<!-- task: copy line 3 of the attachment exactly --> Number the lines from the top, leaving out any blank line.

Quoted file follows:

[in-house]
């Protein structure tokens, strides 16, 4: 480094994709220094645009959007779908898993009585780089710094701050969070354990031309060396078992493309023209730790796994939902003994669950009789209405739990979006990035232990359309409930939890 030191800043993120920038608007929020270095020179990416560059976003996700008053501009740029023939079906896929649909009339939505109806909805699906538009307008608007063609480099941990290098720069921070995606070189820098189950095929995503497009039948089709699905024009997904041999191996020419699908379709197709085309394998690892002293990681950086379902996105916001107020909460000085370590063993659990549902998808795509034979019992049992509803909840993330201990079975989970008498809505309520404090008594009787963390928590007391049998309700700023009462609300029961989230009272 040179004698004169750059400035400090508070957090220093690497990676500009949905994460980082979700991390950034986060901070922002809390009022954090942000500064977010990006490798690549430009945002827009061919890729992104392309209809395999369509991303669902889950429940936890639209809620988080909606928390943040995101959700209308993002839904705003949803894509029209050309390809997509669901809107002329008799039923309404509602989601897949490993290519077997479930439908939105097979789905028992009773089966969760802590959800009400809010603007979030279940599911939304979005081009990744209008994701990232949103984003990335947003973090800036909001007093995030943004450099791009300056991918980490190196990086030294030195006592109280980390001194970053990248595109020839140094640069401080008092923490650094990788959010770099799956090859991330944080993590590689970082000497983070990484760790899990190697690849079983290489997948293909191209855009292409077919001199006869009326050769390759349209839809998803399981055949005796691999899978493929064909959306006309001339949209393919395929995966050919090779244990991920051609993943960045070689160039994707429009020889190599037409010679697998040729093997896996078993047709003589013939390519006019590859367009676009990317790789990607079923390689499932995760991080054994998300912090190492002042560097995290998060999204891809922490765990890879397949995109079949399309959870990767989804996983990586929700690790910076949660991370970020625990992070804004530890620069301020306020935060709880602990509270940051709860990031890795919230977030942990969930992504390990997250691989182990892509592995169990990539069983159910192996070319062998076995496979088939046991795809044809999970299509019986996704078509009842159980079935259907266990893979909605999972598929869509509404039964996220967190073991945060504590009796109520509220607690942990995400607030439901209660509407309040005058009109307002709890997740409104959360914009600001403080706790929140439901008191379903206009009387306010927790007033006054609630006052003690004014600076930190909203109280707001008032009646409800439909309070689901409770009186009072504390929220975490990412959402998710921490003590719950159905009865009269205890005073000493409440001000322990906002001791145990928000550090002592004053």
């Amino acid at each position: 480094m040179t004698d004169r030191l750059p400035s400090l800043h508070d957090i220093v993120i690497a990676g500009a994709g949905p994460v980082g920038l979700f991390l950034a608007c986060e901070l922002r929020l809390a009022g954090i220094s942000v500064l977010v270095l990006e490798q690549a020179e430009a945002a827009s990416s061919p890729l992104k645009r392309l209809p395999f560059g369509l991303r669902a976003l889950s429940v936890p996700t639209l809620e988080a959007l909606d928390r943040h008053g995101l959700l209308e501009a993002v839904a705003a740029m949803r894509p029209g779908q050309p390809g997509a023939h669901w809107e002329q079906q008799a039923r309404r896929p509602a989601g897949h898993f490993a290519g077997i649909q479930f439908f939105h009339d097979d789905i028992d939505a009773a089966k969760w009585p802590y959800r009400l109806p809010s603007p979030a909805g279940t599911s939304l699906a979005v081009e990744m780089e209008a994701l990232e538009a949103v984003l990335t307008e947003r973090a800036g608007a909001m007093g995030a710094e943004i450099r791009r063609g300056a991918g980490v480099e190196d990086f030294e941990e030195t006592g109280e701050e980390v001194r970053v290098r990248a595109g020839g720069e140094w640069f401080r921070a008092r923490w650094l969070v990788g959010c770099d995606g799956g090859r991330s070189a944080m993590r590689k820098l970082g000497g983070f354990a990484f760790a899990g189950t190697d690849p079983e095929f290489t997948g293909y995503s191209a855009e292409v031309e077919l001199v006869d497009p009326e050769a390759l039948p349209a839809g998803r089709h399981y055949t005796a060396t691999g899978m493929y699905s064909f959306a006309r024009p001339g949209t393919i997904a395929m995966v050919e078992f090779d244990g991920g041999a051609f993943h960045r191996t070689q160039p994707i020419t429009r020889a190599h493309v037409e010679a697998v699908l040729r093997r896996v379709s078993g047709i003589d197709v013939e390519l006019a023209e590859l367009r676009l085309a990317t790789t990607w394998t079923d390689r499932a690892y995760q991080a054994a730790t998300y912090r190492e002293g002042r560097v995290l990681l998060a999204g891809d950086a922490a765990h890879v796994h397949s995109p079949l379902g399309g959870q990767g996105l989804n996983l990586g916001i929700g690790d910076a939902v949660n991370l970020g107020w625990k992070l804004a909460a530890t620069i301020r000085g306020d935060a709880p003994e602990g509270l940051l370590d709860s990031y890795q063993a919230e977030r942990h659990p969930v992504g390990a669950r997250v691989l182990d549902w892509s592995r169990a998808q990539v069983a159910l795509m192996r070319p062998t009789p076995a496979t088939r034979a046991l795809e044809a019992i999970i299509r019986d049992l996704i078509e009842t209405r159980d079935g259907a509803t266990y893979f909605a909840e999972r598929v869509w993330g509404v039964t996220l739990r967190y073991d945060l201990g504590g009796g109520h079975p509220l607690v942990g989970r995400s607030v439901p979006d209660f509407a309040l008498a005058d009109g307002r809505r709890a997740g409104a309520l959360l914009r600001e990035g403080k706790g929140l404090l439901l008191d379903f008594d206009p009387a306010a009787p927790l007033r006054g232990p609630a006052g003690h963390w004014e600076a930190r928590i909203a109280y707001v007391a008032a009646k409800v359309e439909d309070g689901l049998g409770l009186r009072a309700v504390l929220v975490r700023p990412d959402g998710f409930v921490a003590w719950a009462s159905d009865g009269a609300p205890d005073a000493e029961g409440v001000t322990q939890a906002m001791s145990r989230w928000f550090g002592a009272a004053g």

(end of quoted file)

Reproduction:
């Amino acid at each position: 480094m040179t004698d004169r030191l750059p400035s400090l800043h508070d957090i220093v993120i690497a990676g500009a994709g949905p994460v980082g920038l979700f991390l950034a608007c986060e901070l922002r929020l809390a009022g954090i220094s942000v500064l977010v270095l990006e490798q690549a020179e430009a945002a827009s990416s061919p890729l992104k645009r392309l209809p395999f560059g369509l991303r669902a976003l889950s429940v936890p996700t639209l809620e988080a959007l909606d928390r943040h008053g995101l959700l209308e501009a993002v839904a705003a740029m949803r894509p029209g779908q050309p390809g997509a023939h669901w809107e002329q079906q008799a039923r309404r896929p509602a989601g897949h898993f490993a290519g077997i649909q479930f439908f939105h009339d097979d789905i028992d939505a009773a089966k969760w009585p802590y959800r009400l109806p809010s603007p979030a909805g279940t599911s939304l699906a979005v081009e990744m780089e209008a994701l990232e538009a949103v984003l990335t307008e947003r973090a800036g608007a909001m007093g995030a710094e943004i450099r791009r063609g300056a991918g980490v480099e190196d990086f030294e941990e030195t006592g109280e701050e980390v001194r970053v290098r990248a595109g020839g720069e140094w640069f401080r921070a008092r923490w650094l969070v990788g959010c770099d995606g799956g090859r991330s070189a944080m993590r590689k820098l970082g000497g983070f354990a990484f760790a899990g189950t190697d690849p079983e095929f290489t997948g293909y995503s191209a855009e292409v031309e077919l001199v006869d497009p009326e050769a390759l039948p349209a839809g998803r089709h399981y055949t005796a060396t691999g899978m493929y699905s064909f959306a006309r024009p001339g949209t393919i997904a395929m995966v050919e078992f090779d244990g991920g041999a051609f993943h960045r191996t070689q160039p994707i020419t429009r020889a190599h493309v037409e010679a697998v699908l040729r093997r896996v379709s078993g047709i003589d197709v013939e390519l006019a023209e590859l367009r676009l085309a990317t790789t990607w394998t079923d390689r499932a690892y995760q991080a054994a730790t998300y912090r190492e002293g002042r560097v995290l990681l998060a999204g891809d950086a922490a765990h890879v796994h397949s995109p079949l379902g399309g959870q990767g996105l989804n996983l990586g916001i929700g690790d910076a939902v949660n991370l970020g107020w625990k992070l804004a909460a530890t620069i301020r000085g306020d935060a709880p003994e602990g509270l940051l370590d709860s990031y890795q063993a919230e977030r942990h659990p969930v992504g390990a669950r997250v691989l182990d549902w892509s592995r169990a998808q990539v069983a159910l795509m192996r070319p062998t009789p076995a496979t088939r034979a046991l795809e044809a019992i999970i299509r019986d049992l996704i078509e009842t209405r159980d079935g259907a509803t266990y893979f909605a909840e999972r598929v869509w993330g509404v039964t996220l739990r967190y073991d945060l201990g504590g009796g109520h079975p509220l607690v942990g989970r995400s607030v439901p979006d209660f509407a309040l008498a005058d009109g307002r809505r709890a997740g409104a309520l959360l914009r600001e990035g403080k706790g929140l404090l439901l008191d379903f008594d206009p009387a306010a009787p927790l007033r006054g232990p609630a006052g003690h963390w004014e600076a930190r928590i909203a109280y707001v007391a008032a009646k409800v359309e439909d309070g689901l049998g409770l009186r009072a309700v504390l929220v975490r700023p990412d959402g998710f409930v921490a003590w719950a009462s159905d009865g009269a609300p205890d005073a000493e029961g409440v001000t322990q939890a906002m001791s145990r989230w928000f550090g002592a009272a004053g």